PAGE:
“We are feeling celebratory,” says Hall. “A couple years ago, we were in Covid. This year, we can open our voices and have some hope. We can come to the theater and have a sense of comfort and that’s worth celebrating. It’s a kickoff into a season of joy.”
Two productions in 2024 align themselves with this season’s guiding themes of hope, healing, and self-care. Workshops and play-readings foster the works’ development, which will culminate in fully-realized staged productions at the Fort Mason Center for Arts & Culture.
(NO MORE) adjustments kicks of LHT’s New Black Voices Mentorship Program. The program is designed to support emerging BIPOC women and femme-identifying playwrights whose work carries social impact and relevancy to their communities.
Created and performed by artist Champagne Hughes, (NO MORE)‘s one-person show interlaces healing therapeutic techniques with real-life stories.
“Champagne has a counseling psychology master’s degree in drama and sex therapy (from the California Institute of Integral Studies). I’m hesitating in calling [(NO MORE)] a play. She wrote it as her dissertation; a performance, as opposed to a written document. It wasn’t something she thought she’d recreate for the stage. It was about the challenges of being within an institution that may not recognize her as a Black student getting her degree in drama therapy. It’s almost like a new genre: it’s a work where audiences experience actual healing, but it’s also a performance with actors.”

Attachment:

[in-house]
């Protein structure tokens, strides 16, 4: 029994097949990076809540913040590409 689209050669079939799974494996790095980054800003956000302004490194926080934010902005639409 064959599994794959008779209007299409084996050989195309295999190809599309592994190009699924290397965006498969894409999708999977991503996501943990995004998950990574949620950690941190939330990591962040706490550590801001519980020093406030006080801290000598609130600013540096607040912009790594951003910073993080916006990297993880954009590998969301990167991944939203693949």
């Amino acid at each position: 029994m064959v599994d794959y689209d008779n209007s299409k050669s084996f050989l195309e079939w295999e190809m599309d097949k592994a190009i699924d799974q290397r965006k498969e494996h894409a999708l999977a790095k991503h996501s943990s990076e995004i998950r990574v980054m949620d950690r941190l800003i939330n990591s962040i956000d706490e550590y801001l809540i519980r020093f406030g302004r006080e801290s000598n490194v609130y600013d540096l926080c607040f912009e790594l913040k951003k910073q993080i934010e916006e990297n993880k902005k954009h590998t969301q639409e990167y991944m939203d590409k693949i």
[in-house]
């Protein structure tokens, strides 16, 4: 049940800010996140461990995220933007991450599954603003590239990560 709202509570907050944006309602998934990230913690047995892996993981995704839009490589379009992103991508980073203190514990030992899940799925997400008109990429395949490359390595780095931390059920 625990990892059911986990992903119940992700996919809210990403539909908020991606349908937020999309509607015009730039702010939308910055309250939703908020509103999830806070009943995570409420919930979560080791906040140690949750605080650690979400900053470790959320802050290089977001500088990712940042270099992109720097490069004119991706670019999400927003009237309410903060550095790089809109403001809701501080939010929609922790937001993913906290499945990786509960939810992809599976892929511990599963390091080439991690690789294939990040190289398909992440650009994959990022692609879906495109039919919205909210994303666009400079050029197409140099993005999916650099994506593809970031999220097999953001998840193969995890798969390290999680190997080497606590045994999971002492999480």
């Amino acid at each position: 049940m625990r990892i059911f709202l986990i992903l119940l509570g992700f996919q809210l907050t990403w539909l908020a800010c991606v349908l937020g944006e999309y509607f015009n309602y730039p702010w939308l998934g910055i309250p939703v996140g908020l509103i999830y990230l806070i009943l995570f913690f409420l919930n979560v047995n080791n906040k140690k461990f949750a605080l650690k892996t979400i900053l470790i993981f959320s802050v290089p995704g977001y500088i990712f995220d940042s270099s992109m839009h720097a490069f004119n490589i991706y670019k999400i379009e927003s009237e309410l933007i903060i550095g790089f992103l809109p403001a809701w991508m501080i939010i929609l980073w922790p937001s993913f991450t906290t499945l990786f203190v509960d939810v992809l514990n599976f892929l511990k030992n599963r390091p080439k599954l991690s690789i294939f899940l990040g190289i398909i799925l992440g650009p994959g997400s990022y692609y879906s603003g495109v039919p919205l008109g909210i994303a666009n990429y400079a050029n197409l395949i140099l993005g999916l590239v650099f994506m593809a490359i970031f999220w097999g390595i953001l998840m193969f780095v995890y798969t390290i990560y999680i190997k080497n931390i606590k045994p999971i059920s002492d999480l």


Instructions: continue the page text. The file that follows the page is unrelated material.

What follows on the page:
During a recent (NO MORE) workshop, audiences were asked to write down their gatekeepers: Who prevented them from getting where they wanted to go, who led them astray, who caused trauma that left them in need of healing? The shared feedback will inform Hughes as the work continues to discover its final form and content.
Playwright Lisa B. Thompson’s The Black Feminist Guide to the Human Body continues the journey of healing at LHT. Employing poetry and spiritual dance, the play looks into aging and health disparities for Black women, and specifically, issues related to menopause and capitalism’s impact on Black individuals. The narrative is built on the story of a professor, an older woman experiencing the challenges of healing a body in a system that doesn’t embrace Black women’s pain.
“The medical system downplays or doesn’t acknowledge when we’re in pain emotionally and physically,” says Hall. “For this play, every performance will have a deep-rooted conversation talkback about taking care of yourself and each other, or activities such as exercise, engaging with sound healers, massage practitioners, and other healing elements.”
Offstage, LHT’s ongoing New Black Voices mentorship program will provide a space where emerging female playwrights can get the real deal from professional women mentors.